Let’s Keep Chipper Expectations Reasonable


Hello again everyone! I have returned home to Michigan, just in time to encounter slushy rain and temperatures in the thirties. At least it’s too cloudy to see much of the rain!

The one upside of spending most of the day in airports yesterday was getting to read what others are thinking about the Braves. The thing that I find most interesting is how quickly the tidal wave of opinion seems to have swung back in favor of Chipper and what he brings to the team. There are semi-legitimate sites that are now predicting that Chipper will hit 30+ homers and drive in over 100. And those are the sane ones!

You longer-term readers here will know that I have been a proud member of the “He’ll Be Back” bandwagon since the day of his surgery. I’m not ashamed to admit to being a fan. Having said all that, I think it might be in everyone’s best interests to take a step back, take a deep breath, and calmly think about our expectations for Chipper in 2011. I’ve seen popular opinion swing wildly and rapidly before and I’d hate for it to happen again to this future Hall-Of-Famer. Not that they likely pay a lot of attention to what’s written, but being human, they have to notice things both positive and negative. So, for those of us who aren’t reading or writing from our Mom’s basement, let’s keep a few things in mind as the season gets going:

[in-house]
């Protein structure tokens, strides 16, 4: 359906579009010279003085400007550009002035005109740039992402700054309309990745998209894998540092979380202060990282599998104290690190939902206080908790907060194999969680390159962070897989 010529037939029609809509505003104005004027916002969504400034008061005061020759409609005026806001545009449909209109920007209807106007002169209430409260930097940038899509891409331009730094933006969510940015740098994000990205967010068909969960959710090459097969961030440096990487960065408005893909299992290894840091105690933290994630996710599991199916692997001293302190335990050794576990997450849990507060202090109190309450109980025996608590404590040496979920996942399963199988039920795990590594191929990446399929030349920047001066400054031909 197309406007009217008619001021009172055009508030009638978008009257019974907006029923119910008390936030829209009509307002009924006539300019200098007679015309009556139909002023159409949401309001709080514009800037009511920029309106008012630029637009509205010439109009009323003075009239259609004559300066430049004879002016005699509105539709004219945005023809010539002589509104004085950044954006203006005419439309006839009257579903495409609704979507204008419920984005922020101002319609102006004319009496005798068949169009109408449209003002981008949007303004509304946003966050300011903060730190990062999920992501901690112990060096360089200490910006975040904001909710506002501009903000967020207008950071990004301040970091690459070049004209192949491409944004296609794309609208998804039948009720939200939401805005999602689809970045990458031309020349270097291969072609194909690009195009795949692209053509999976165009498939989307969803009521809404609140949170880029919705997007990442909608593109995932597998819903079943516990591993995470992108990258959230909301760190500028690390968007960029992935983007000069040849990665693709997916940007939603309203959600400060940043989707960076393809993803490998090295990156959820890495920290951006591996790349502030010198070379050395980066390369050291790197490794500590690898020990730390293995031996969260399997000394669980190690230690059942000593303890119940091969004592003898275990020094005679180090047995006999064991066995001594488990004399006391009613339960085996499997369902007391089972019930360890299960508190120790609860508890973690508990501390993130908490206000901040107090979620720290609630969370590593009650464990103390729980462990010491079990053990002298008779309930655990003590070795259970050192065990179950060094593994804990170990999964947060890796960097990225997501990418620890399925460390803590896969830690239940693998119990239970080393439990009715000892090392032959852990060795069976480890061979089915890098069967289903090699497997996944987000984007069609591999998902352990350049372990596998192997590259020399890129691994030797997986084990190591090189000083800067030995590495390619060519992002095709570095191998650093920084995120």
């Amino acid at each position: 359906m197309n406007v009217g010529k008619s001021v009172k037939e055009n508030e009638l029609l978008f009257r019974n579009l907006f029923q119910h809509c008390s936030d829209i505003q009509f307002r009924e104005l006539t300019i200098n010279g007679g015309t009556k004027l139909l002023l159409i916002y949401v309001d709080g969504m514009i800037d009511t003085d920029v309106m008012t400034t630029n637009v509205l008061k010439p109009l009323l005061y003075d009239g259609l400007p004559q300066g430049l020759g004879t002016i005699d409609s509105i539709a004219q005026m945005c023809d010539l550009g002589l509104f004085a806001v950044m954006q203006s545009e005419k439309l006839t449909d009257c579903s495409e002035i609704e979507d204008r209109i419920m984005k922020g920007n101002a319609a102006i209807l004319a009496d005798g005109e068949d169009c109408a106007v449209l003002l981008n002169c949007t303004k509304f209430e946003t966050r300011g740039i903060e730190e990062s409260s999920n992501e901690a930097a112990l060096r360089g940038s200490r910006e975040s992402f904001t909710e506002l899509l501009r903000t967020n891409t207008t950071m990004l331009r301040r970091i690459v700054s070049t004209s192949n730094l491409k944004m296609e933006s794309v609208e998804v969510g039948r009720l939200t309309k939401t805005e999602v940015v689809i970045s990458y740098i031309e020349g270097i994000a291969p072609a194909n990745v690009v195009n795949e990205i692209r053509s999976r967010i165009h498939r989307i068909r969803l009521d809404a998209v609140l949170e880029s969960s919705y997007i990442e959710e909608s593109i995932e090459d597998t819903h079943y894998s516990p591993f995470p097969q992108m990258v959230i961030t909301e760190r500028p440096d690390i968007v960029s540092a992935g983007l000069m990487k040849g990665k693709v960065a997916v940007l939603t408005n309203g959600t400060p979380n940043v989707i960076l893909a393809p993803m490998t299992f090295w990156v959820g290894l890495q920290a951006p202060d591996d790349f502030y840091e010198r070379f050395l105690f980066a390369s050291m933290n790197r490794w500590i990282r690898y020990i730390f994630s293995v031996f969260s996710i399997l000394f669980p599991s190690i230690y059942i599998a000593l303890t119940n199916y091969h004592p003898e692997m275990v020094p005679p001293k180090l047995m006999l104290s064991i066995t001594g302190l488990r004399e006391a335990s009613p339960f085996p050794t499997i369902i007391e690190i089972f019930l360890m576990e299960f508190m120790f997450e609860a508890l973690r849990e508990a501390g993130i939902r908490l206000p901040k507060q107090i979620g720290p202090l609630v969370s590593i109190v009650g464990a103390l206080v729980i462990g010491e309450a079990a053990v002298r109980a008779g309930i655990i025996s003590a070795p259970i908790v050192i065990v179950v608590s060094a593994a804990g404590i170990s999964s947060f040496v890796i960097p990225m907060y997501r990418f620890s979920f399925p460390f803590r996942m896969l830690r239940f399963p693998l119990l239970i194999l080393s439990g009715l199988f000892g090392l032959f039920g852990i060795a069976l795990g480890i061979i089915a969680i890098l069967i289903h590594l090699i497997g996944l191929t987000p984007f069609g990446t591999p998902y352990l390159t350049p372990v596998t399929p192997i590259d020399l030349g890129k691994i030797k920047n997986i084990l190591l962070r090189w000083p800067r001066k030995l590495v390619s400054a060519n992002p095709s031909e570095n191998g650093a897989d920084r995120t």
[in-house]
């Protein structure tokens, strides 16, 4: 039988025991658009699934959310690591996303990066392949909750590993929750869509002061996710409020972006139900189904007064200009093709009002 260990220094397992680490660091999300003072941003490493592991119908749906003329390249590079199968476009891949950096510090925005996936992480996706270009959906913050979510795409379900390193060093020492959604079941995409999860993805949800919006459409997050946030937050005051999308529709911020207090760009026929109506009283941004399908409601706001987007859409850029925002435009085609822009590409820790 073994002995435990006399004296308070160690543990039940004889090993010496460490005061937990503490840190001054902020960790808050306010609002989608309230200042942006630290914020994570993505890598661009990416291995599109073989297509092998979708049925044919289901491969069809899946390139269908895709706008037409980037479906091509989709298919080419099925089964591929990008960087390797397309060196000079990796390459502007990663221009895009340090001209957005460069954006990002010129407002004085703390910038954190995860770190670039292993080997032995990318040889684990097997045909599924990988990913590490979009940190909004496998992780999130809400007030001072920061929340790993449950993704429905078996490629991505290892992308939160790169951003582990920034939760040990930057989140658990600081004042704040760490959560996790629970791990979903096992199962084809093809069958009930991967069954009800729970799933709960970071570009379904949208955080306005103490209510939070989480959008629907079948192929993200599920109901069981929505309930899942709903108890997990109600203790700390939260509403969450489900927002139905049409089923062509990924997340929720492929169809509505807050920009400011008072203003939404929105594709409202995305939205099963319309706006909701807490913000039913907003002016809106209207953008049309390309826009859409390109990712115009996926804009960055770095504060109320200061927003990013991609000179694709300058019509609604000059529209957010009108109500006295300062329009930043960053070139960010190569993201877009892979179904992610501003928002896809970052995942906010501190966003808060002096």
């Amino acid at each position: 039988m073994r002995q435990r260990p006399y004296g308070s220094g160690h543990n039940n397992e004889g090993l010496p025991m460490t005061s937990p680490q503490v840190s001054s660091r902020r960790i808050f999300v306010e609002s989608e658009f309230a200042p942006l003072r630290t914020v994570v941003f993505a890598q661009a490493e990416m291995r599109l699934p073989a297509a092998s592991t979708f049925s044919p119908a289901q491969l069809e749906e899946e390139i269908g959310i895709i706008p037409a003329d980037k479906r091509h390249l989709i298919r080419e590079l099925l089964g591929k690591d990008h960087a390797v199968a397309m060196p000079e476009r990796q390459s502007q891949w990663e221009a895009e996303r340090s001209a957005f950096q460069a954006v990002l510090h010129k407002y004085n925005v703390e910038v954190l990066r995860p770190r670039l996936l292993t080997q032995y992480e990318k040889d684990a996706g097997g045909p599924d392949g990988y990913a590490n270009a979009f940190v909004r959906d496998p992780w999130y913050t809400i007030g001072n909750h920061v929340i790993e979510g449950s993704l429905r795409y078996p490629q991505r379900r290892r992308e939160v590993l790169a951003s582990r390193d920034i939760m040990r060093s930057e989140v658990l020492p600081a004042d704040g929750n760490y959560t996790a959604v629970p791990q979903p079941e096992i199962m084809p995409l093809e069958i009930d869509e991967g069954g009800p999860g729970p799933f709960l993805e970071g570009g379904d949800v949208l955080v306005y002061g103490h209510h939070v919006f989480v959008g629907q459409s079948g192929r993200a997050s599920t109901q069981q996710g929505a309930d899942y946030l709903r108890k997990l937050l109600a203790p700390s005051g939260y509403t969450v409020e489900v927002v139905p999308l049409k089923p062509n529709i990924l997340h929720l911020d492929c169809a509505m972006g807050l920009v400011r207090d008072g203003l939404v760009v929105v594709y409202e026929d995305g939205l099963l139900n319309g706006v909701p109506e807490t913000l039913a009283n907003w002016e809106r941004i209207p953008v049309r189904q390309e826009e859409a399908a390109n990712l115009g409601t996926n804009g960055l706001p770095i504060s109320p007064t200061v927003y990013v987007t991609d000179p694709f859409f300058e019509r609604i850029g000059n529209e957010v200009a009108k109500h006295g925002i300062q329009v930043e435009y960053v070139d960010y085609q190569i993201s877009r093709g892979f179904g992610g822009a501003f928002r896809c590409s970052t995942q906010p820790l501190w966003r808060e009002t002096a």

Chipper is not a spring chicken. Heck, he’s not even a summer chicken. At best, he’s a fall chicken! As things or people get older, things tend to break. They take longer to heal. Sometimes it takes a while to get parts (just seeing if you’re paying attention 🙂 ). While I would love to see him play enough to hit over 30 homers, I just don’t see it happening. 20, maybe even 25, is possible, but more than that is dreaming, in my opinion.

  • Do yourself a favor and go to baseballreference.com and query their database for seasons for 39 year old or older third basemen. Review what you find, then come back here and tell the rest of us about it. Tell us how kindly history has looked upon older third baseman. Then explain why Chipper is an exception to the rule. Third base is a hard position to play. It is also a position that most teams look to for offense. Chipper is a special talent, but even that level of talent only goes so far. I’m not predicting disaster, just preaching moderation in your expectations.
  • Finally, take a look at Chipper’s recent history. Look at games started in the field. Look at his power output (even in 2008). Look at the kinds of injuries he has battled in his career. All of these things don’t bode well for Chipper playing 140 games. In my opinion, starting 110 would be a success. The rest is gravy. Let’s not spoil the whole meal just because the gravy wasn’t quite what you wanted!

    OK, I’m done. I think Chipper will hit .300 with an OBP north of .400. I think he’ll hit 25 HR’s. And I think I’m predisposed to being optimistic when it comes to Chipper. Now, tell us what you think!